Check out the companies making headlines before the bell:
Amazon — Amazon has picked New York City and Northern Virginia as the sites for its additional headquarters, according to multiple reports. The company is expected to make an official announcement as soon as Tuesday, The Wall Street Journal reports.
Apple, Lumentum Holdings — Goldman Sachs analyst Rod Hall lowered his iPhone sales estimates on Apple after Lumentum, which makes components for the smartphone’s facial recognition function, cut its outlook. Separately, J.P. Morgan’s Samik Chatterjee downgraded Lumentum to neutral from overweight following the outlook reduction, noting “challenges to Apple supply chain contending with iPhone volume weakness.”
Home Depot — Shares of the home improvement retailer jumped more than 3 percent after the company posted quarterly results that easily beat expectations. Home Depot also raised its sales outlook for fiscal 2018.
Kellogg — Kellogg said late Monday it is looking to sell its fruit snacks business, as well as its Keebler and Famous Amos brands. CEO Steve Cahillane said the company needs to “make strategic choices about our business and these brands have had difficulty competing for resources.”
Goldman Sachs — Malaysian Prime Minister Mahathir Mohamad said the investment bank “cheated” Malaysia in its dealings with 1MDB. Mohamad’s comments come after Goldman’s stock had its worst day in seven years on Monday as Malaysia’s finance minister demanded the bank give back the fees it collected by working on the fund.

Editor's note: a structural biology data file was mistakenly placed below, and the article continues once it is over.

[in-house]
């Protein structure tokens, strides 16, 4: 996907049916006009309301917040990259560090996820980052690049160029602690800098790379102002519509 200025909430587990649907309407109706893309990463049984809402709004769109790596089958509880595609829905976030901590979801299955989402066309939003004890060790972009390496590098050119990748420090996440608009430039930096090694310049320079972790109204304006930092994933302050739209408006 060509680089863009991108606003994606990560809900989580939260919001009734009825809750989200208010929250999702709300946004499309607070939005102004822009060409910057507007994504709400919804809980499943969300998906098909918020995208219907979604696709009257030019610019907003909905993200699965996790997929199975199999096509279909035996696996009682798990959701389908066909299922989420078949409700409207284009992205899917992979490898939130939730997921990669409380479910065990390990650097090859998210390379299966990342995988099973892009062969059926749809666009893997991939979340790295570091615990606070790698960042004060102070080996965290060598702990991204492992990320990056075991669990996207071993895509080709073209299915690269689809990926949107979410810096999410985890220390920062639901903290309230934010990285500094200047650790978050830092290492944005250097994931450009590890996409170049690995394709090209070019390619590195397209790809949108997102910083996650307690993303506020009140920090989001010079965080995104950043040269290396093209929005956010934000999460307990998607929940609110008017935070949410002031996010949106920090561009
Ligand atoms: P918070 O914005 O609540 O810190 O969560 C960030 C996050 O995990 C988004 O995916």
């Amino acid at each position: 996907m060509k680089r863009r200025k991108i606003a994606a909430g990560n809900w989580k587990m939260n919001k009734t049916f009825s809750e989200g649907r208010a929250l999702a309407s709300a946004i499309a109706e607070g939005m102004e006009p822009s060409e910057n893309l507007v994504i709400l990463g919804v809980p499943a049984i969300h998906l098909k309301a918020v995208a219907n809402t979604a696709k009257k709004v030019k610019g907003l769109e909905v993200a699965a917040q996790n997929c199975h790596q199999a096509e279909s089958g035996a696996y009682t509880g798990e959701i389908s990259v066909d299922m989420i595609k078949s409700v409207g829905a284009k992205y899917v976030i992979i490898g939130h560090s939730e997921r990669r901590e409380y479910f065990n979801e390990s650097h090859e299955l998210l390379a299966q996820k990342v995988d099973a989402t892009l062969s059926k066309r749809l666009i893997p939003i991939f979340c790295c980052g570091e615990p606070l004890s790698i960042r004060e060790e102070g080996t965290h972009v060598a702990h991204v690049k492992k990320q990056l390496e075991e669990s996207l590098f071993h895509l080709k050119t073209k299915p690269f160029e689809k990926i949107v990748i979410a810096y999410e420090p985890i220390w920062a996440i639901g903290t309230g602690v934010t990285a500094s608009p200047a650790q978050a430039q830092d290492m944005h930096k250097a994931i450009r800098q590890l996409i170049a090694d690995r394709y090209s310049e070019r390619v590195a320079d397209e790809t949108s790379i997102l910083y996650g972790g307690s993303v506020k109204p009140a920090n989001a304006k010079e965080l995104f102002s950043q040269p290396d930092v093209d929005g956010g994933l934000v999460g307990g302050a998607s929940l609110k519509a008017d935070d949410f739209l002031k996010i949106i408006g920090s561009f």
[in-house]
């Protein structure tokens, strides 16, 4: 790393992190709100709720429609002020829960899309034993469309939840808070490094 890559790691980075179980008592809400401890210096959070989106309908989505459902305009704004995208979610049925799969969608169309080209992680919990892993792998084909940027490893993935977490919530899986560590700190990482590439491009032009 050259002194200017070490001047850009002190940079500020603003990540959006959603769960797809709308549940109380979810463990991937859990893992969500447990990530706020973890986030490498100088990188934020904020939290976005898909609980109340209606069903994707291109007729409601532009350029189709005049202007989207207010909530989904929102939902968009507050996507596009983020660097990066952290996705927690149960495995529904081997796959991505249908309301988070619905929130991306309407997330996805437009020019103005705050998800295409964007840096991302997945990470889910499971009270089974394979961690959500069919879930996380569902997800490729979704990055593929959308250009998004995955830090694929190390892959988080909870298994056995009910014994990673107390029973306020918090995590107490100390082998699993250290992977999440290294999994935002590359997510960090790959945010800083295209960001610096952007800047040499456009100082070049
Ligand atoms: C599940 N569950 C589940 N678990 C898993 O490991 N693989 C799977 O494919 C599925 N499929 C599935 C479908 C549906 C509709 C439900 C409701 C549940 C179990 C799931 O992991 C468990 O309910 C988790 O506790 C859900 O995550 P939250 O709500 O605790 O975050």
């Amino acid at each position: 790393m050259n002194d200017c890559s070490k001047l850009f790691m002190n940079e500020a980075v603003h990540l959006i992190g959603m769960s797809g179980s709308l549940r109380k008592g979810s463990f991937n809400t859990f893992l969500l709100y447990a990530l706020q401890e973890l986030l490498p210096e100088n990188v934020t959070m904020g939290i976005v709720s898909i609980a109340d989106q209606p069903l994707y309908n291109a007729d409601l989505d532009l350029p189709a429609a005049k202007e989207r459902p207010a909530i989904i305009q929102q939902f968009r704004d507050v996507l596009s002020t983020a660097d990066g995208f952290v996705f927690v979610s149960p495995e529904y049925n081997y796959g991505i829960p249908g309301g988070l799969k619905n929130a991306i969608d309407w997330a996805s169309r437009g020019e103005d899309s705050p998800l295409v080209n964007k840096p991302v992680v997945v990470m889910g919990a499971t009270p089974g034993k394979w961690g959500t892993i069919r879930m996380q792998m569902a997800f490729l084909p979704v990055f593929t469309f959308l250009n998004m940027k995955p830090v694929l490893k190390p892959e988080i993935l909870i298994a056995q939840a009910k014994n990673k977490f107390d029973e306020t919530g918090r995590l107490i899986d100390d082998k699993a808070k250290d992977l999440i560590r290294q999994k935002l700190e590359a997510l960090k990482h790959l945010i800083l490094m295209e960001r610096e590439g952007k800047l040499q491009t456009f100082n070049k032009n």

Boeing — The Wall Street Journal reported Boeing withheld information about potential hazards associated with an automated stall-prevention system on its 737 MAX 8 and MAX 9 models. The system is suspected to have played a role in a fatal plane crash last month in Indonesia.
Michael Kors — Macquarie initiated coverage of the stock with an “outperform” rating and a price target of $75, implying a 57 percent upside from Monday’s close. The analyst at Macquarie cited “prevailing tailwinds” that will lift Kors higher, noting “untapped synergies from Jimmy Choo and Versace.”
Best Buy — The electronics retailer’s stock was downgraded to “neutral” from “buy” at Bank of America/Merrill Lynch. The analyst also cut his price target to $70 a share from $92 a share, noting: “After several years of outsized growth and likely less opportunity for big beat and raise quarters, it is harder to justify valuing BBY at a premium multiple.”
Nvidia — Susquehanna’s Christopher Rolland upgraded Nvidia’s stock to “positive” from “neutral,” noting: “We believe the company’s near-term issues should pass in a quarter (or two), while valuation supports greatly reduced estimates and longer-term opportunities abound.”